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D'Onta Foreman and Donnel Pumphrey snubbed of Heisman invite

D'Onta Foreman and Donnel Pumphrey didn't receive invites to Saturday's Heisman ceremony despite rushing for over 2,000 yards. USA TODAY Sports, AP Photo

For just the sixth time in 82 years, no running backs received an invite to Saturday's Heisman Trophy presentation (8 p.m. ET on ESPN/WatchESPN). Texas' D'Onta Foreman and San Diego State's Donnel Pumphrey, however, each made a strong Heisman push.

Foreman and Pumphrey are the nation's only running backs to surpass the 2,000-yard mark this season. Only four other players in FBS history have rushed for over 2,000 yards through conference championship games without finishing in the top five of Heisman voting. The only other season in which multiple 2,000-yard rushers missed the Heisman ceremony was 2007.

Cal's J.J. Arrington (2004), Rutgers' Ray Rice (2007) and UConn's Donald Brown (2008) also rushed for 2,000 yards and didn't receive a Heisman invite, but all four of them didn't reach 2,000 yards until after the Heisman ceremony in their bowl game.

The most recent 2,000-yard rusher to miss the ceremony, Indiana's Tevin Coleman in 2014, didn't have a strong Heisman case due to a lack of team success against a mediocre schedule. The Hoosiers went just 4-8 that season against the 54th-hardest schedule in the FBS (calculated from the perspective of an average FBS team). The only other Power 5 player to miss the cut, Texas Tech's Byron Hanspard in 1996, played on a good -- but not great -- 7-5 Red Raiders squad.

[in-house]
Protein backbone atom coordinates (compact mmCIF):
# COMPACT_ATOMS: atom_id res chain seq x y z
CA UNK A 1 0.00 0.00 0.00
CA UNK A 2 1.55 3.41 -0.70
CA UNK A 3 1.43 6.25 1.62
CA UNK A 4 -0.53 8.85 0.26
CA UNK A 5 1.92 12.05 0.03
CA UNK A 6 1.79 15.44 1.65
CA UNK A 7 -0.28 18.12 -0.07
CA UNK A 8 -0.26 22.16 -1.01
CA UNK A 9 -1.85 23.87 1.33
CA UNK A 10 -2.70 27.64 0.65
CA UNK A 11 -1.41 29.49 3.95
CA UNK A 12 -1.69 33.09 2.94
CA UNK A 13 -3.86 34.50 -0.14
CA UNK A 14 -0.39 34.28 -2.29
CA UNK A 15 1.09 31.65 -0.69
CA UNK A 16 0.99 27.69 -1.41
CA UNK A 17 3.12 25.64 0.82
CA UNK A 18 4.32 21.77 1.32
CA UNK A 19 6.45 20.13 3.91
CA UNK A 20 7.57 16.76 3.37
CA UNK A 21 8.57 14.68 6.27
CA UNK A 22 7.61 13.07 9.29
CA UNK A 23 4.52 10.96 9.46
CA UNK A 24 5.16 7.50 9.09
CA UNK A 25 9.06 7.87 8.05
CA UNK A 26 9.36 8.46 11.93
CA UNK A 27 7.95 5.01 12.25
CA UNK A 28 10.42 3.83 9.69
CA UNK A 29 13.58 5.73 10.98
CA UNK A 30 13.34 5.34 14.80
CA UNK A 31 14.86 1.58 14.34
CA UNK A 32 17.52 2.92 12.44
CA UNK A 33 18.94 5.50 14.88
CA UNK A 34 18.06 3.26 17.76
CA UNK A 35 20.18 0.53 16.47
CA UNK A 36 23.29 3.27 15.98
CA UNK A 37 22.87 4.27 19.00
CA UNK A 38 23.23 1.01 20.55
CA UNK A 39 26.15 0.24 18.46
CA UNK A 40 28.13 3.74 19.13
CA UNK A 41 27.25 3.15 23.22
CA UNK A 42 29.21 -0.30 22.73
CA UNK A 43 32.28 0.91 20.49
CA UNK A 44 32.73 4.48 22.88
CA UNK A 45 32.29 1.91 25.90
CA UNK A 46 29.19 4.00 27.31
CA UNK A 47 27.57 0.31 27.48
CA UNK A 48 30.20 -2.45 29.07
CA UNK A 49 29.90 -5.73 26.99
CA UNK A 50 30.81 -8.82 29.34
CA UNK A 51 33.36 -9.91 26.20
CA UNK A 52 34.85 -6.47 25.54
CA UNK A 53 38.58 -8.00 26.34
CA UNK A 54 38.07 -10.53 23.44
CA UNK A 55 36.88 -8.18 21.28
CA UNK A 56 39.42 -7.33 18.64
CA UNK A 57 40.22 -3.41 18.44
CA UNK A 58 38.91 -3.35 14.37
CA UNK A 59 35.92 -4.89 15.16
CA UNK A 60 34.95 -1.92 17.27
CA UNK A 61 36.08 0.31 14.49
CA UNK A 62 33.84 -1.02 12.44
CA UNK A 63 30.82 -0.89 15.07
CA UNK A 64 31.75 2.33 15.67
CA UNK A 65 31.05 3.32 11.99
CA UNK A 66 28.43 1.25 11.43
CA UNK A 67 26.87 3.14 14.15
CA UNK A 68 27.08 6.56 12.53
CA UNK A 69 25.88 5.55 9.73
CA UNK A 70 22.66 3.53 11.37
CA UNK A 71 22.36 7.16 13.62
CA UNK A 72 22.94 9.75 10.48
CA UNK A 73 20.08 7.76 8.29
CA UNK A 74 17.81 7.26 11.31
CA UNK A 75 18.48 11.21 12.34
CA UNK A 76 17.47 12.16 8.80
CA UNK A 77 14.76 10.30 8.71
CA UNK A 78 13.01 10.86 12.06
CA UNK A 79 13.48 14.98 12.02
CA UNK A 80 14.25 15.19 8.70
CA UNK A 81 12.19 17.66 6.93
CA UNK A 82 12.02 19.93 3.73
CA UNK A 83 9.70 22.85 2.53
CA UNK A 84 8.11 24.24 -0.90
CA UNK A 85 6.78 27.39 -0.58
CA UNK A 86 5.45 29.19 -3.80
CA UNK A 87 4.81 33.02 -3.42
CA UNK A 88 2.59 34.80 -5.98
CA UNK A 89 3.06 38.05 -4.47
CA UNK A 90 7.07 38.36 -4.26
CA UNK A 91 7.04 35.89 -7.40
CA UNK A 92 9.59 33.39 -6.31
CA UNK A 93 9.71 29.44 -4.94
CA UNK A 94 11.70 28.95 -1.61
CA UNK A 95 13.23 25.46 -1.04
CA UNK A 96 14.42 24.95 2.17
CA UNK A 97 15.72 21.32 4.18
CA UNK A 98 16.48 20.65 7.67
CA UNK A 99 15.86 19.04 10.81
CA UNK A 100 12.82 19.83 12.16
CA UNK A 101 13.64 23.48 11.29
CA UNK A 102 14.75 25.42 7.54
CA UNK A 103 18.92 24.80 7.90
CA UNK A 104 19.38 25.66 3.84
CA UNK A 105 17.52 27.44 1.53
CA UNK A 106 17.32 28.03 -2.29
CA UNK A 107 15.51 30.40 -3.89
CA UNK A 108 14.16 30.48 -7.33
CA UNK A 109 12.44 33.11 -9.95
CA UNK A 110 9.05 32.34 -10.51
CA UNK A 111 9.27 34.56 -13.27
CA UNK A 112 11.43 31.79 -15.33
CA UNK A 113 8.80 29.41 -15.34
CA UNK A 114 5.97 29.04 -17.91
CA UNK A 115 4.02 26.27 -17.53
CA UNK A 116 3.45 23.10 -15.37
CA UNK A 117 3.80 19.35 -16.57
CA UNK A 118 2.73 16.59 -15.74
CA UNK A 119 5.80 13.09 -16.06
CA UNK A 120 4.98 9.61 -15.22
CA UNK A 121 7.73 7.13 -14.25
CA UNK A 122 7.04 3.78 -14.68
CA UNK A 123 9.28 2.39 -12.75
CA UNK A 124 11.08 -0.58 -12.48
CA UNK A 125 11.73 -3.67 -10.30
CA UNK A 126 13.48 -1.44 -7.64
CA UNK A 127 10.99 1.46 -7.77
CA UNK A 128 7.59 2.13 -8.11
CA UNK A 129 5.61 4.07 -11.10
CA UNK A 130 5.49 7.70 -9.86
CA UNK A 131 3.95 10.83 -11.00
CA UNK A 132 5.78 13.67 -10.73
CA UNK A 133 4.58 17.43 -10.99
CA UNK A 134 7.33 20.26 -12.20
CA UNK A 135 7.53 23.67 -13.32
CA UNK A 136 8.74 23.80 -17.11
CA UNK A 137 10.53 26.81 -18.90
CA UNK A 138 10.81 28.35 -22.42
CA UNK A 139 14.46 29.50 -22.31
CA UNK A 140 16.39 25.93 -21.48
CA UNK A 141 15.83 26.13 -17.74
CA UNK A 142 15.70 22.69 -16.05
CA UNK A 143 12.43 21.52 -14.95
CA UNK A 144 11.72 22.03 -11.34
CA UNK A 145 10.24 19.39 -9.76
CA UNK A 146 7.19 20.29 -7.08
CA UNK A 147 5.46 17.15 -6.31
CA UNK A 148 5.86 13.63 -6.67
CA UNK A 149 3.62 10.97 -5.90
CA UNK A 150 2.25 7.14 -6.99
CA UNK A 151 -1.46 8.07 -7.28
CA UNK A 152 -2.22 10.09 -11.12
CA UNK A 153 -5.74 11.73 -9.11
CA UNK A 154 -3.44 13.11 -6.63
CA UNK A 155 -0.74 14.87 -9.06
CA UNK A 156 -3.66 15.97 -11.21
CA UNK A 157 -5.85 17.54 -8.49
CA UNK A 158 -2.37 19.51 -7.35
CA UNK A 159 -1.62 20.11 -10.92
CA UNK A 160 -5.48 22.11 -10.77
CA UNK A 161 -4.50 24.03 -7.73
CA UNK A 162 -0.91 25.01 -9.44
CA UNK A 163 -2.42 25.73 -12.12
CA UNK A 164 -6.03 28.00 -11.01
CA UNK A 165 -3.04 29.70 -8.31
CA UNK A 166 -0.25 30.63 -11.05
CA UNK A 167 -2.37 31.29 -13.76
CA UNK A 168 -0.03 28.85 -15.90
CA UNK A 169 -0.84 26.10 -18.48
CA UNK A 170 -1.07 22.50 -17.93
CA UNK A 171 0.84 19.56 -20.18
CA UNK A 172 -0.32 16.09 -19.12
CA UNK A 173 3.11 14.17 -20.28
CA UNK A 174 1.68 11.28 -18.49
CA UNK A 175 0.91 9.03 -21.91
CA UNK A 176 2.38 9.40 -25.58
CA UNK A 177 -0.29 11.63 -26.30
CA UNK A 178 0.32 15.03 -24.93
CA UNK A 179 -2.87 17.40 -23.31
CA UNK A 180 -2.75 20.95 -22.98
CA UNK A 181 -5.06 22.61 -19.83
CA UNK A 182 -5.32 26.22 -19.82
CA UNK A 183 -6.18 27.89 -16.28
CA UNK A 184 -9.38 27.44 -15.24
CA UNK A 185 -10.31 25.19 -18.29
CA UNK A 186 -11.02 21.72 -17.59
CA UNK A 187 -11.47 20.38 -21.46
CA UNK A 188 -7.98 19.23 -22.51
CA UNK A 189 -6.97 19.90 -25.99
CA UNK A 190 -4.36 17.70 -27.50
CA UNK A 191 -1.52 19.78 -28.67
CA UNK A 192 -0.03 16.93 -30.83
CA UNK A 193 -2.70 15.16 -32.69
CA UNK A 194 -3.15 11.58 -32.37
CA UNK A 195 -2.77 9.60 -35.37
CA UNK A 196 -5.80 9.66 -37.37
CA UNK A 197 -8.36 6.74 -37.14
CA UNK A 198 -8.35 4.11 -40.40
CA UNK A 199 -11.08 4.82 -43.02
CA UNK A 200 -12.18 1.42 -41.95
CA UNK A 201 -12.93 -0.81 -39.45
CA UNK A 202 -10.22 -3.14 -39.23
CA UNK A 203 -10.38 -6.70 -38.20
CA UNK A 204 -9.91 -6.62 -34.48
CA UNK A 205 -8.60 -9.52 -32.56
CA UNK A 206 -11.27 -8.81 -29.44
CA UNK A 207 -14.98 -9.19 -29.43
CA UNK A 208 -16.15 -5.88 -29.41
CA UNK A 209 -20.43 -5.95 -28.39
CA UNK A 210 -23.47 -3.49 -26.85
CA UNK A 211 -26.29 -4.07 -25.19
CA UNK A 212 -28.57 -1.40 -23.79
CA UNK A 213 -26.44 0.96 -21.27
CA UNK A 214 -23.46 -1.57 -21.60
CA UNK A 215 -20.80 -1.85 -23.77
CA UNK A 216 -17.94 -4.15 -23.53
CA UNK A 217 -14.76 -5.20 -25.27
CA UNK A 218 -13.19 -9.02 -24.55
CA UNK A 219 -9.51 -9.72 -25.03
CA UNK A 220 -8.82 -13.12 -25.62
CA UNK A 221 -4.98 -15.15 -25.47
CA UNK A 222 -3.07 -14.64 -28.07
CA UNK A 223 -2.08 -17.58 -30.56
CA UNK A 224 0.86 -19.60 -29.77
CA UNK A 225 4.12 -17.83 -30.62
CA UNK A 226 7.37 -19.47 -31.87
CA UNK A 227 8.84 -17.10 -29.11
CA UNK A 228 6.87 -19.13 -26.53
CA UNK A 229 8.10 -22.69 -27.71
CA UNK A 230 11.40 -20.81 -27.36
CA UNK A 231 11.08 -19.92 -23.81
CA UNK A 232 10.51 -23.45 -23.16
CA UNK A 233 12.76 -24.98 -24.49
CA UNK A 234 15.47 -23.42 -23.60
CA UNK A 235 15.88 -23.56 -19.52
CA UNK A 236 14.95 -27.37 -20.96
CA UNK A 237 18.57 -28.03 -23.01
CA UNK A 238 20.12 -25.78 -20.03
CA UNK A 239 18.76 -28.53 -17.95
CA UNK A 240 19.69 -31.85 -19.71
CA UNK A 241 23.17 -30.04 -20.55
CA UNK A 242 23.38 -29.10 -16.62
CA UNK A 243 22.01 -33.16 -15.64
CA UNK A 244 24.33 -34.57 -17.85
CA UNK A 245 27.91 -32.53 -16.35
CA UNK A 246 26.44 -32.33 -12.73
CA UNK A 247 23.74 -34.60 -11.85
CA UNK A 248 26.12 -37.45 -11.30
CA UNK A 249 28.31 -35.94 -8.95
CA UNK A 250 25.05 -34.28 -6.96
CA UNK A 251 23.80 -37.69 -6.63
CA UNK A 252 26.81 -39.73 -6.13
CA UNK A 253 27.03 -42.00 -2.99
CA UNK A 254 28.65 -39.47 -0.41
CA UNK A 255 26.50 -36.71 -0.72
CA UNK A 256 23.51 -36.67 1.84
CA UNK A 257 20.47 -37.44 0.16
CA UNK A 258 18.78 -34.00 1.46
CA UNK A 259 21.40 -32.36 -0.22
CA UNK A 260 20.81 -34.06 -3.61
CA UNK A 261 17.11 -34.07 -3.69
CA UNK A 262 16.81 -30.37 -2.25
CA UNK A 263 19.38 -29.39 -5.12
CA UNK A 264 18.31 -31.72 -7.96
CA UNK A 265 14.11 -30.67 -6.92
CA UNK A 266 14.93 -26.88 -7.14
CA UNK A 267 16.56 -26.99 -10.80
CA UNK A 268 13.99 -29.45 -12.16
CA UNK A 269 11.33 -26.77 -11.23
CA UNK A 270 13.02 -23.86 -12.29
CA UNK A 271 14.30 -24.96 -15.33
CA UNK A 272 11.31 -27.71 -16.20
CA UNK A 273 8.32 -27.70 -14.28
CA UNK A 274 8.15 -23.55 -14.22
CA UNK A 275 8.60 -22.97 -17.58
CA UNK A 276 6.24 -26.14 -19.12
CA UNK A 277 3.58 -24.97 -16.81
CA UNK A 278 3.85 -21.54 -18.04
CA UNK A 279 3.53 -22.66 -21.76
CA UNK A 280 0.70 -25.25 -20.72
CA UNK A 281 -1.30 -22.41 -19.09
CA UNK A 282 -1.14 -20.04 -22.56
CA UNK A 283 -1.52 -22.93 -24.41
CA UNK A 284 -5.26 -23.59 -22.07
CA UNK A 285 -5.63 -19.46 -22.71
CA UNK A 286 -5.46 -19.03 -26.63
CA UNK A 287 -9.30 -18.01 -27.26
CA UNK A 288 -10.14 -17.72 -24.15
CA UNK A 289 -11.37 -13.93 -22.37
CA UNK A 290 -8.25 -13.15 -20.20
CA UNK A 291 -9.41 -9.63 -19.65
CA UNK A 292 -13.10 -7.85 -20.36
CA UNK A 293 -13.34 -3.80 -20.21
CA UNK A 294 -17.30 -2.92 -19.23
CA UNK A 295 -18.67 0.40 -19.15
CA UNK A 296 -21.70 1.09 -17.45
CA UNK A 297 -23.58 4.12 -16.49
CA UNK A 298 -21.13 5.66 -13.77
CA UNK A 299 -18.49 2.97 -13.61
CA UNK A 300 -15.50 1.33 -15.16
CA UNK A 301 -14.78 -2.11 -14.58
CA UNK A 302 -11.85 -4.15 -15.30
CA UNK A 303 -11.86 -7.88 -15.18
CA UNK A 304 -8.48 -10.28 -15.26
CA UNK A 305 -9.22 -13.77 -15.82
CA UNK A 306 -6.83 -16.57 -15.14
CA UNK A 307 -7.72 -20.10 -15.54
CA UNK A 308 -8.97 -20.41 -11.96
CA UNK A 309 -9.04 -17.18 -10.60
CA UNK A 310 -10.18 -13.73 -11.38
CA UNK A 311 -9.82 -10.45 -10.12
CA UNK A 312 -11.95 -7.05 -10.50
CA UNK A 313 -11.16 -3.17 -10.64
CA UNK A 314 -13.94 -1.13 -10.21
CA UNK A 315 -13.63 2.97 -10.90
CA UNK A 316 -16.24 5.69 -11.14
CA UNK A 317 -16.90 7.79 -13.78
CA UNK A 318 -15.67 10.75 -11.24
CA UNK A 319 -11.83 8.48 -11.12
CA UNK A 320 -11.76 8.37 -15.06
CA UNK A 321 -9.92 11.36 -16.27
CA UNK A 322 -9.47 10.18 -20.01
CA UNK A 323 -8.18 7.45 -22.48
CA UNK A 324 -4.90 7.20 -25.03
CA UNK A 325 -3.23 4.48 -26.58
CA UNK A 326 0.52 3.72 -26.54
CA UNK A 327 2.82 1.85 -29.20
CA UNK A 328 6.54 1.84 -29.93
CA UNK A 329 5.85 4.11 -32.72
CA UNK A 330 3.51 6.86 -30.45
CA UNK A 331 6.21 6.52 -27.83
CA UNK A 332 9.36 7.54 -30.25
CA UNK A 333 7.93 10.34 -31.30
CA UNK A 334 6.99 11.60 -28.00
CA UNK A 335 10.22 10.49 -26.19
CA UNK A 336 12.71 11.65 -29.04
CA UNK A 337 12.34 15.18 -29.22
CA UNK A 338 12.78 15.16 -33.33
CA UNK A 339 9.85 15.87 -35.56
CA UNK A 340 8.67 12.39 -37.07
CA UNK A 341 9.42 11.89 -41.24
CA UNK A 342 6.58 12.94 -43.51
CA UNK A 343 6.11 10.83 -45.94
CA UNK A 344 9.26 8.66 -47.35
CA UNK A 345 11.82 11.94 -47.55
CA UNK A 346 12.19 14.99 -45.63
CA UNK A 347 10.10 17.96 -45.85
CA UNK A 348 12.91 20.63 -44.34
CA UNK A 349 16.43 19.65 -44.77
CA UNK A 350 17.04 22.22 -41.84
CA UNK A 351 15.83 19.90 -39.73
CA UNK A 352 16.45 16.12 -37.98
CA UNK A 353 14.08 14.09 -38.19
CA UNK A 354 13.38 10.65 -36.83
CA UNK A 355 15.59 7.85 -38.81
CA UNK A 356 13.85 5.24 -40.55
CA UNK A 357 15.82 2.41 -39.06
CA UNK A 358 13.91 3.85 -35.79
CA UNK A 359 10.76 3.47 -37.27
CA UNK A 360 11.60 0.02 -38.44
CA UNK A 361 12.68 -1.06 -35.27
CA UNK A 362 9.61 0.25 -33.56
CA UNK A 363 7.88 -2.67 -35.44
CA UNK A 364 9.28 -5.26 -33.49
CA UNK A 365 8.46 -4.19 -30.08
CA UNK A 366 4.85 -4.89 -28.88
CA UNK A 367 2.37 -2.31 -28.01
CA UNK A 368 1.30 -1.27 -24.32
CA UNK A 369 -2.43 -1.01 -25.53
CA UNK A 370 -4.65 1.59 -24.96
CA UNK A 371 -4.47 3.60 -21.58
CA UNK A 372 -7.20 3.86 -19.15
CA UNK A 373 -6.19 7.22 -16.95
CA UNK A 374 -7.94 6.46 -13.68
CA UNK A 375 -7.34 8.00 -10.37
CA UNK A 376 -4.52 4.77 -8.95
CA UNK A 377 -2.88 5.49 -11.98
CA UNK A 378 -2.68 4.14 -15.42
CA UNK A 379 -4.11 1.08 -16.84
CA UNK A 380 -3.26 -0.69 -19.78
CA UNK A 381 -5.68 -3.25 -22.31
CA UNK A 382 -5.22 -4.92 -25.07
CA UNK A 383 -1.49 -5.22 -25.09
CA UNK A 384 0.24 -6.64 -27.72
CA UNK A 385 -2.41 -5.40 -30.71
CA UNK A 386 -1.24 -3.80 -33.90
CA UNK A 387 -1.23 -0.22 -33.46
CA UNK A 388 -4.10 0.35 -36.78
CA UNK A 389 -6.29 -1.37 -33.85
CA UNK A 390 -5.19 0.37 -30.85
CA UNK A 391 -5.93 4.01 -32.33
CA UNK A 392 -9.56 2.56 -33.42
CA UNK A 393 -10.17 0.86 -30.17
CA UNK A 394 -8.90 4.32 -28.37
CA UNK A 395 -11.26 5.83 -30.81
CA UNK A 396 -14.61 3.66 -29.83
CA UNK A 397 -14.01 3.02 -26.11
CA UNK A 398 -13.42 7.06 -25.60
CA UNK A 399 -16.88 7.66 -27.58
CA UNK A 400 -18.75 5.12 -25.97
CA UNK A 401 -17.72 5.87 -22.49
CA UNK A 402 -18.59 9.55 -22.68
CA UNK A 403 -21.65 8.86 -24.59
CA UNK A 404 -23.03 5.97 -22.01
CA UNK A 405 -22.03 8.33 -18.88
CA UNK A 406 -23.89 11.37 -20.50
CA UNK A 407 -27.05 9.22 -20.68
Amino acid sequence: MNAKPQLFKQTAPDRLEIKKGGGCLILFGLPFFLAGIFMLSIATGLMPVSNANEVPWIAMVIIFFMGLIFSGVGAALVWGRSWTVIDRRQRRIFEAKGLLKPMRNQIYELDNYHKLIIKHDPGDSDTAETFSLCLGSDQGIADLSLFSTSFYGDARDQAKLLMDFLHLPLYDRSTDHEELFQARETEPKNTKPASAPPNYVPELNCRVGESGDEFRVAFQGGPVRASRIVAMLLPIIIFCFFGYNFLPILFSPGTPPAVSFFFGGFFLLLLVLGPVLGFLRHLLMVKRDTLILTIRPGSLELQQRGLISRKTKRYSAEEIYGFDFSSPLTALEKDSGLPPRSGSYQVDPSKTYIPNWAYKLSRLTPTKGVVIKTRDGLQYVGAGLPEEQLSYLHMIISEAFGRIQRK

This year's snubs have made a significantly stronger case for the Heisman. Pumphrey led San Diego State to a 10-3 record and Mountain West championship, but he did so against the 10th-easiest schedule in the FBS this season. Foreman, on the other hand, played on a 5-7 Texas team that missed a bowl game. But Foreman put up historic numbers against the 19th-hardest schedule in the FBS this season.

Furthermore, Foreman led the nation with 2,028 rushing yards. That total ranks second in Texas history for a single season and is less than 100 yards short of Ricky Williams' total from his 1998 Heisman Trophy-winning season. Pumphrey's 2,018 yards this season move him into second place in all-time career rushing yards. With 108 yards against Houston in the Las Vegas Bowl, Pumphrey can pass Wisconsin's Ron Dayne to become the all-time leading rusher in college football.

-- John Wilmhoff